7. UK rate decision: Thursday, 11:00. The Bank of England kept its key interest rate unchanged at a record low of 0.50%, amid a continuous growth trend in Britain’s economy. The bank also maintained the stimulus program of 375 billion pounds, in government bonds that it has purchased over the past five years. The BOE is not expected to change rates until next year according to analysts. GDP increased  0.8% in the first quarter of 2014. Growth in the first quarter is expected to reach 0.9% with lower unemployment and increased economic activity. The Bank of England is expected to maintain rates and monetary policy.
  8. Eurozone rate decision: Thursday, 11:45, press conference at 12:30.  The ECB could cut the main lending rate by 0.10% and leave the deposit rate at 0% in an attempt to lower the value of the euro without using the heavier tools. Draghi’s dilemma is becoming a big headache. He would prefer to have a lower value of the euro against both the dollar and the Chinese yuan without having to take action. It worked amazingly well with the OMT. However, even his stronger and more explicit verbal interventions to lower the exchange rate are having a diminishing effect. The excellent US NFP was not enough to do the job for Draghi. More words without action could damage his credibility. Inflation is low and well below the 2% target, but not below 0.5% – a level that would probably force the ECB to act. With core inflation standing at 1%, it will be hard for Draghi to convince his German colleagues to use the “nuclear option” of setting a negative deposit rate. Regarding QE, it is quite complicated in the euro-zone and probably left as the last option.  Cutting only the main lending rate has a very marginal effect on the EZ economies, but still shows that the ECB can act and not only talk. With such a move, Draghi can hope for a lower exchange rate and leave the other, bigger tools as big bazookas and nothing else.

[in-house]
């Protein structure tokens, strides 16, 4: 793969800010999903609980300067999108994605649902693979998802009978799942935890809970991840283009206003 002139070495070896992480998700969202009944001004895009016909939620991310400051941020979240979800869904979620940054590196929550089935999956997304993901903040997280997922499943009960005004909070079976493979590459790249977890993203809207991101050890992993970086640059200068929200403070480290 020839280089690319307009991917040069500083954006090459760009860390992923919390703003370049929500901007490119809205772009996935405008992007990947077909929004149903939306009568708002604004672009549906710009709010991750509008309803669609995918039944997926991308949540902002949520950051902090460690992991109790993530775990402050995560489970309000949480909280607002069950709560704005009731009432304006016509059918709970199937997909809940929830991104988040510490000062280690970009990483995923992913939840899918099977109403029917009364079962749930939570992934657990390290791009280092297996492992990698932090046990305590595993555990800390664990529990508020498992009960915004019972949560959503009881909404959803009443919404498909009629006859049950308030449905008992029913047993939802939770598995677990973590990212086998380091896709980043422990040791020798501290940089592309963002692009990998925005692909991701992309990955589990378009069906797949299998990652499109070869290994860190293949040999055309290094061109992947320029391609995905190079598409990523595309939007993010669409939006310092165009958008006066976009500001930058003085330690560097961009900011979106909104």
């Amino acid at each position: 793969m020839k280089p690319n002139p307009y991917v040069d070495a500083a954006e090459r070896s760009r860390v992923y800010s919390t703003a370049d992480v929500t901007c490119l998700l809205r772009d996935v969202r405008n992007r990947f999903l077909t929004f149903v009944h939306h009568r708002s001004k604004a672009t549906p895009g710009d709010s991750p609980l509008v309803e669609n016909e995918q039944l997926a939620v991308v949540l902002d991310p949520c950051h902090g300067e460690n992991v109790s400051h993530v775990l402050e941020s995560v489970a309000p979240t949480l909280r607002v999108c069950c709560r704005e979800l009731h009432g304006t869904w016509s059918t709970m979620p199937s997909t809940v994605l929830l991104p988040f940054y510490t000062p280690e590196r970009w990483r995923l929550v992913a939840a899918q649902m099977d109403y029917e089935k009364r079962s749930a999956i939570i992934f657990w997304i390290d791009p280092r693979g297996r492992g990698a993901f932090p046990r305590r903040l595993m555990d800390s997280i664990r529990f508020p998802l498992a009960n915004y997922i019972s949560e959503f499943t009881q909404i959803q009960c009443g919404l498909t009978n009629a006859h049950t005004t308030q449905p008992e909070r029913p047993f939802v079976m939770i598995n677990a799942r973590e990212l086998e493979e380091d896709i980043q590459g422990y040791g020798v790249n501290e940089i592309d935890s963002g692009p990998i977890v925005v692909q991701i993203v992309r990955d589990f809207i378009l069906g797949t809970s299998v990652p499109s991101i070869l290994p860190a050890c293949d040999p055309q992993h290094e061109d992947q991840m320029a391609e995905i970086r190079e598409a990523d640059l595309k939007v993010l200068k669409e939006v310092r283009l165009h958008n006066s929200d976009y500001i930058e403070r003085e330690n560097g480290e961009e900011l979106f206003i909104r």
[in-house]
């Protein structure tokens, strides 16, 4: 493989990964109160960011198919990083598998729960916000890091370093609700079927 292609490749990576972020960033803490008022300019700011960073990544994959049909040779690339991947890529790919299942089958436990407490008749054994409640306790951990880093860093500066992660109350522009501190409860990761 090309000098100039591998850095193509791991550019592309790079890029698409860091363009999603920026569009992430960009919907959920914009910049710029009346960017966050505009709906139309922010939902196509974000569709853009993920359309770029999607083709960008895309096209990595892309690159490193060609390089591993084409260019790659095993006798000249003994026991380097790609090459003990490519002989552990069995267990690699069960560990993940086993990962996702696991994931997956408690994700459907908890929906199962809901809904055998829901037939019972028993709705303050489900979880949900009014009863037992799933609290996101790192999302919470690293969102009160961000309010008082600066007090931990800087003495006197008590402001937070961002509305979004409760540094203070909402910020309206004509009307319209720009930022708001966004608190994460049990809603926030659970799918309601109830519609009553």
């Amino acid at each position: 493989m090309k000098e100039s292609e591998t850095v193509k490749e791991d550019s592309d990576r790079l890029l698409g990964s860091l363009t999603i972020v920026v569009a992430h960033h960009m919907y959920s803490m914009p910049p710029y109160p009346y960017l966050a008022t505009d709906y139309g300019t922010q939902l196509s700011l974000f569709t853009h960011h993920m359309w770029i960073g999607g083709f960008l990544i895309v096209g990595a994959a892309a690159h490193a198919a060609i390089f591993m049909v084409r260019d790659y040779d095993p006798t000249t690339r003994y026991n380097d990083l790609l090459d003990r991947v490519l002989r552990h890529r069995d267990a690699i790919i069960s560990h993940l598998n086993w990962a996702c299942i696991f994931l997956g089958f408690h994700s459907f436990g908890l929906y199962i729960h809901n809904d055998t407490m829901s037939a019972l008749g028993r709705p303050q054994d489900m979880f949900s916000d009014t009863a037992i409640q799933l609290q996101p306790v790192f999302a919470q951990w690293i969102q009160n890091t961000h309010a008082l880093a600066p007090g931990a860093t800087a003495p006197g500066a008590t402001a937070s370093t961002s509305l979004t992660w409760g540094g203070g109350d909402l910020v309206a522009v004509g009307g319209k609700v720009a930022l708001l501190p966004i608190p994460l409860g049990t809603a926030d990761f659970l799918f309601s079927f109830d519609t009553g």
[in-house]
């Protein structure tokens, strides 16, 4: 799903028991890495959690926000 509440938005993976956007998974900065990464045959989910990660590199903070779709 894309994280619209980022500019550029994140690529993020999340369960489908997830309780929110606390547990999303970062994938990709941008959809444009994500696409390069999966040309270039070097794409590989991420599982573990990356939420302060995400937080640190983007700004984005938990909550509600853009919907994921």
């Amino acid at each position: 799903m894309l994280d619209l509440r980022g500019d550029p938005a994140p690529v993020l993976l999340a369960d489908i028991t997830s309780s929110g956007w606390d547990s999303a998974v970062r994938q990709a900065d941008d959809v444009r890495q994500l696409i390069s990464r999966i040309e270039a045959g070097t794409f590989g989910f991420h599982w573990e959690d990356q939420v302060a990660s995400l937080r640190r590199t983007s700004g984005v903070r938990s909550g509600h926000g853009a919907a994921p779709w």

9. US Unemployment Claims: Thursday, 12:30. The number of Americans filing initial claims for unemployment benefits increased last week to 344,000 from 330,000 in the previous week. The reading was higher than the 317,000 anticipated by analysts. However this rise may be attributed to seasonal adjustment issues caused by the Easter holiday. Analysts believe that the real measure of claims is much lower. Another good sign is the ADP non-farm employment change report released a day before showing a rise of 220,000 jobs in April following 209,000 in the previous month. US Jobless claims is expected to rise by 328,000 this time.
  10. Canadian employment data: Friday, 12:30. Canada’s labor market expanded by 42,900 in March driven by jobs for Canadian youths aged 15 to 24. This rise helped push down the unemployment rate by 0.1% to 6.9%, beating forecast of 7.0%. The majority of job addition is part-time. Employment in health care and social assistance edged up, while the agriculture sector continued to shrink. Canada’s labor market is expected to expand by 21,400 jobs, while the unemployment rate is expected to remain at 6.9%.
  11. US JOLTS Job Openings: Friday, 14:00. The JOLT Job Openings jumped to a 6 year high in February, reaching 4.17 million. This rise indicates a growth trend in the US economy as employers hire more people due to meet rising consumer demand. However, the quit rate remained unchanged at 1.7% a higher quit rate means employees are confident that they can find a new jobs. Chair Yellen, cited these indicators as important indicators for the Job market strength. The JOLT Job Openings is expected to reach 4.21 million.

That’s it for the major events this week. Stay tuned for coverage on specific currencies

*All times are GMT.

More:  See the 5 most predictable currency pairs.